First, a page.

The Emergency was an extraordinary time in India’s history; A Fine Balance is an extraordinary book, Rohinton Mistry’s story of four people who cling to each other while their worlds fall apart a richly detailed, painful, but beautiful description of how life goes on in the hardest circumstances.
It’s only fitting, then, that Auckland Theatre Company and Prayas Theatre’s co-production of A Fine Balance, Sudha Bhuchar and Kristine Landon-Smith’s adaptation of Mistry’s novel, is a quite extraordinary experience. Making fine use of Q Theatre’s in-the-round setting, it’s a pared-back retelling of the story, focusing on Dina (Rashmi Pilapitiya), a middle-aged widow in an unspecified city in India who takes in two tailors, Ishvar and his nephew Omprakash, to work for her, and a lodger, Manek, who has been sent to the city by parents who want him to have opportunities outside their village. Around them the city’s people do their best to survive, Shankar the legless beggar on his trolley managed by Beggarmaster, Dina’s brother Nusswan, whose every offer of assistance has strings attached, Mrs. Gupta, Dina’s sole customer and the only way she keeps afloat.
With no stage set, the production stands or falls entirely on the performances of the cast. Lucky, then, that the cast are without exception outstanding. Mel Odedra has the very slightly manic energy of youth that is, gradually but never completely, worn down by the atrocious treatment Omprakash receives because of his caste. Mustaq Missouri’s Ishvar has the world-weariness of a man who, with no family of his own, has shouldered the responsibility of his nephew, while Mayen Mehta plays Manek as a weak, dependent young man, little more than a child, lost and a long way from home. Alongside the central foursome are Shankar (Ravikanth Gurunathan, relentlessly upbeat for a crippled beggar), Beggarmaster (Jatinder Singh, happy, cheerful, and just a tiny bit menacing) and an enjoyably smug Nusswan (Bala Murali Shingade) But it’s Rashmi Pilapitiya’s Dina who holds the group, and the story, together. By turns domineering toward her young charge Manek, imperious with her hired hands Om and Ishvar, supplicant before her employer Mrs Gupta (Kalyani Nagarajan) and pleading at the hands of the Landlord’s man Ibrahim (Dylan Thuraisingham), Dina struggles, and just barely manages, to maintain a few shreds of dignity, a strength that Pilapitiya finds in the character and depicts with an understated — and all the more powerful for it — grace.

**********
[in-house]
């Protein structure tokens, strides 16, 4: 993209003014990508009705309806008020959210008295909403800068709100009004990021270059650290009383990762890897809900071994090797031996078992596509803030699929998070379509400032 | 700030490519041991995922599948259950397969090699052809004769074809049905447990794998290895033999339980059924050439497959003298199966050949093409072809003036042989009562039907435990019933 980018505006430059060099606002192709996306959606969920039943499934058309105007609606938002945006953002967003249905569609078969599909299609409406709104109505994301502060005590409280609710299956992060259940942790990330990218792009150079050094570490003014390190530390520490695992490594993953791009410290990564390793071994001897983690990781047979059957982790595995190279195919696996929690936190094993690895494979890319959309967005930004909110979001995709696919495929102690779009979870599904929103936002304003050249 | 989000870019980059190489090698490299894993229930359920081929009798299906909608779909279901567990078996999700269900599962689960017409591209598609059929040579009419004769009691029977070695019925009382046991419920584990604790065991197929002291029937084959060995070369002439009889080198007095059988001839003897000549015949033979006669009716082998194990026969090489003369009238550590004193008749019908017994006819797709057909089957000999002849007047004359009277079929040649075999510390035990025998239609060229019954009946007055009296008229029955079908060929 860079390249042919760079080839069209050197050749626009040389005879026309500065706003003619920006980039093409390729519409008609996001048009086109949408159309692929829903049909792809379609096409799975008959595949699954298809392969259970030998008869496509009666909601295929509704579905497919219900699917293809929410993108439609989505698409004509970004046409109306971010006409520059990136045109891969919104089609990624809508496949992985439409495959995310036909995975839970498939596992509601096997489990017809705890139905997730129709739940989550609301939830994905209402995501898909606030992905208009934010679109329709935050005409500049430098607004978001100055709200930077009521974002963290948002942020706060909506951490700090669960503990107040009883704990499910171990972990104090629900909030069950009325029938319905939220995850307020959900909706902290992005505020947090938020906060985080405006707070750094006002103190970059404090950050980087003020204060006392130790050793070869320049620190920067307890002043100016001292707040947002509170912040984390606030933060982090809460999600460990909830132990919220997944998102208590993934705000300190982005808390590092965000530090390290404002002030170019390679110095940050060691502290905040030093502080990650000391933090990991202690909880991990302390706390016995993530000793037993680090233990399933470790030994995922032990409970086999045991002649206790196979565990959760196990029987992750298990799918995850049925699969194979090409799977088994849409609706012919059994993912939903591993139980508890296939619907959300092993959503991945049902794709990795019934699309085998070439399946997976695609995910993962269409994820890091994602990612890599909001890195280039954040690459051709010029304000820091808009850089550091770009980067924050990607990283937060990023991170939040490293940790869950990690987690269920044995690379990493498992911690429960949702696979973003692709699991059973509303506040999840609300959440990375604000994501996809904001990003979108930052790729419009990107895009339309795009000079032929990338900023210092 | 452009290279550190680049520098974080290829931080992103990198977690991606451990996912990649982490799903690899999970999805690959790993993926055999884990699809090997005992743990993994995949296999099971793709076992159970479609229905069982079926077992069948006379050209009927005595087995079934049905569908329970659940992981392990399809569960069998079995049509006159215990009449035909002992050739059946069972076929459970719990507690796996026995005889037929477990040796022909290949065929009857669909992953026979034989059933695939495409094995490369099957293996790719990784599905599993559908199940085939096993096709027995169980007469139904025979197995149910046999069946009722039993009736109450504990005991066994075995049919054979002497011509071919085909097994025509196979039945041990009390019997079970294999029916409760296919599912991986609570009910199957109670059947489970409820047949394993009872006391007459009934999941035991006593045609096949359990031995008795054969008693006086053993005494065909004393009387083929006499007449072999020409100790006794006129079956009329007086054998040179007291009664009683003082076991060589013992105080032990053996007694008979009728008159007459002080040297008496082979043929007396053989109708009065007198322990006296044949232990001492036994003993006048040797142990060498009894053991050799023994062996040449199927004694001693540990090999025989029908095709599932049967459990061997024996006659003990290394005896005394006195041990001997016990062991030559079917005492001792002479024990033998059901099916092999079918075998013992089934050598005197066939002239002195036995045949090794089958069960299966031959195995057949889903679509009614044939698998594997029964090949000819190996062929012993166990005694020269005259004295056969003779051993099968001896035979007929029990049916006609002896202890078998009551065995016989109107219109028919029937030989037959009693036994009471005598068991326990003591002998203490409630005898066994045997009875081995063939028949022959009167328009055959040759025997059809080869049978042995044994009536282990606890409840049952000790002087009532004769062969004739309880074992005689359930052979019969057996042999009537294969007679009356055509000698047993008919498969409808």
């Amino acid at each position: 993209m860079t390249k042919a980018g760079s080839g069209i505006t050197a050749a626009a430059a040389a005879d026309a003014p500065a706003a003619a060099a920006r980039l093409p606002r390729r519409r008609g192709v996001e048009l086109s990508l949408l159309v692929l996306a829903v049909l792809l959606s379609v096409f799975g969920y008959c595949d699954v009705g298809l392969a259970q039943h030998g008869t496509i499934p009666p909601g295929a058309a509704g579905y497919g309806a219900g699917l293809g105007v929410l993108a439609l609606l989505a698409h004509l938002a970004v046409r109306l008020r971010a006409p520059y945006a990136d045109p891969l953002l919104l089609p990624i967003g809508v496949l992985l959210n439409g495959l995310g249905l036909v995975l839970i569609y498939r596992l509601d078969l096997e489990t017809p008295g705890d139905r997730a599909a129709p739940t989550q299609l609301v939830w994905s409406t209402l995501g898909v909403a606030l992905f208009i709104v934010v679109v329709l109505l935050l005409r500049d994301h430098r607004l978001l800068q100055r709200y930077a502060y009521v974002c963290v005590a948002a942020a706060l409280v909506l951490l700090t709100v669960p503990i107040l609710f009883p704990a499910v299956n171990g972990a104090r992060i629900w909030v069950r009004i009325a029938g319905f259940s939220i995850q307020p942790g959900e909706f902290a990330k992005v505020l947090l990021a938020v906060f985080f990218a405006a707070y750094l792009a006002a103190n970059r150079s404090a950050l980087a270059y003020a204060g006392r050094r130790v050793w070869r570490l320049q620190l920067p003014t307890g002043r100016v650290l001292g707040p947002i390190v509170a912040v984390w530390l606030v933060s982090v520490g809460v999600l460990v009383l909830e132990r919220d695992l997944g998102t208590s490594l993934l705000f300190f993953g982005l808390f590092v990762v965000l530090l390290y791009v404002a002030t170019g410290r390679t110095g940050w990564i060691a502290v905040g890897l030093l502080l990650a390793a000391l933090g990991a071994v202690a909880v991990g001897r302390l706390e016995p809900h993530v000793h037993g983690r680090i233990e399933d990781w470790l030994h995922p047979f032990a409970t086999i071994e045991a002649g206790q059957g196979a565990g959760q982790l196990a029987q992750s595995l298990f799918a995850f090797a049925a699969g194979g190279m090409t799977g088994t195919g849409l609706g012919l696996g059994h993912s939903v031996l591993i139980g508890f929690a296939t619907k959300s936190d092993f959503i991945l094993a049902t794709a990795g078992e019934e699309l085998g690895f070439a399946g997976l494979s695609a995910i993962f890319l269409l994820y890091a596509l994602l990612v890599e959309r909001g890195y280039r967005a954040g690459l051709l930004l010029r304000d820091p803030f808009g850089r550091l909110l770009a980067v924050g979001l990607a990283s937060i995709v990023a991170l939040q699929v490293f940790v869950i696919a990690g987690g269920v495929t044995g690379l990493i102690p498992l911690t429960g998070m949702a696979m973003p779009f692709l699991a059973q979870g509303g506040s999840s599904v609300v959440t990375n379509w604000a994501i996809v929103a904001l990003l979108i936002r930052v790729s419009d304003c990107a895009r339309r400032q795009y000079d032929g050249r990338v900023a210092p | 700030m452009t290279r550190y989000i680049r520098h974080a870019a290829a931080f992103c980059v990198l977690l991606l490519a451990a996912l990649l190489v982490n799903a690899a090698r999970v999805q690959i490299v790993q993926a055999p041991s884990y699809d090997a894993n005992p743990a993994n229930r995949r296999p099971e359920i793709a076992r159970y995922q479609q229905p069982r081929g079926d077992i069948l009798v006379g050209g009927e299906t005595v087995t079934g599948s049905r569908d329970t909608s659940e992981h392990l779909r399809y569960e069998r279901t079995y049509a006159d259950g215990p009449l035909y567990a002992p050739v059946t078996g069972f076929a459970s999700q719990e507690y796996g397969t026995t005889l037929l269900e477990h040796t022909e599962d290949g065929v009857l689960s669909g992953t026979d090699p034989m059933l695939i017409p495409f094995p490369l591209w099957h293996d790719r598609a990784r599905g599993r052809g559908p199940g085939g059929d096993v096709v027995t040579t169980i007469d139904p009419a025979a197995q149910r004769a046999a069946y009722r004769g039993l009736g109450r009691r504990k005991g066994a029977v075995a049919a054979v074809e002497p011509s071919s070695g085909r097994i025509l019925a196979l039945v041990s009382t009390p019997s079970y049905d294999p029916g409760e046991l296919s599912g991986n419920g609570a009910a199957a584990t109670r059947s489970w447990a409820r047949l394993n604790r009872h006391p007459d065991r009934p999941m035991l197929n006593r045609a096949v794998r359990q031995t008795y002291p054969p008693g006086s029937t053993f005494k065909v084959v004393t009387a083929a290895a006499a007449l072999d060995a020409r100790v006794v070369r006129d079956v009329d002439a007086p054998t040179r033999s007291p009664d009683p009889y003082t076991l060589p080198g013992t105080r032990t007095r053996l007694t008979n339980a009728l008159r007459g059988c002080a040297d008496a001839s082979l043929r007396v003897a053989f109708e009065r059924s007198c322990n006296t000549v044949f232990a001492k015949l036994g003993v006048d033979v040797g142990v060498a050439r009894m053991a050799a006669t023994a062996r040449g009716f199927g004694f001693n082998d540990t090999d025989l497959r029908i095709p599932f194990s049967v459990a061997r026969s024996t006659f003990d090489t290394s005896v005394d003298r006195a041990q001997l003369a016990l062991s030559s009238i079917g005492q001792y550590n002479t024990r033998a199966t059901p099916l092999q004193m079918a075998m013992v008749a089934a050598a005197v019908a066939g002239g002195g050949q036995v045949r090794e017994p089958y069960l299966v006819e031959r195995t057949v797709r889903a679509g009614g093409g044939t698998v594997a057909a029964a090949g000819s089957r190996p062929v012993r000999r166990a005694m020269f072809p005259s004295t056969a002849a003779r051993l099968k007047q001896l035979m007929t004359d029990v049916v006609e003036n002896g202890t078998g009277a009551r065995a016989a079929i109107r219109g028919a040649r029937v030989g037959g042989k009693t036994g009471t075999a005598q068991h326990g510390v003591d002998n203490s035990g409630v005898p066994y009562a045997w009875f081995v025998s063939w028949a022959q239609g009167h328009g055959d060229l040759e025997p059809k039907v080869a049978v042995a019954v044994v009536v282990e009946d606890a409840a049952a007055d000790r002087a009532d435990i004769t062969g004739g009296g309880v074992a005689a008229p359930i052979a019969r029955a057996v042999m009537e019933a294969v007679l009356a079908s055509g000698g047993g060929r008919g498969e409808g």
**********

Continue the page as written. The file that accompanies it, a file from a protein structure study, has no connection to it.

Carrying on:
Mistry’s original source material is long — the paperback I read twenty years ago ran to over 600 pages — and so the challenge of this production involves distilling it down to a two-hour play. Peripheral characters are cut — missing are Dina’s friend Zenobia, Manek’s friend Avinash, and a handful of others — while the action focuses almost entirely on Omprakash and Ishvar, and then in turn on Dina and Manek, and stays, except where it’s entirely necessary, in the City. Where the book had vast, sweeping scope, this production is tight and sharp, the staging sparse and uncluttered but strongly evocative. With no set to work with and only a smattering of props — a pair of Singer sewing machines locate us in Dina’s flat; beds tell us it’s a clinic, with the roofing from the slums repurposed as hospital screens. It’s a truly remarkable production, a fantastically immersive experience that creates a wonderful sense of place and time.
Mistry’s novel received well-deserved praise when it was released in 1995. Auckland Theatre Company’s production deserves just as much. It’s an outstanding production, and one that really should not be missed.
Performances almost daily until 6th July. Tickets available here.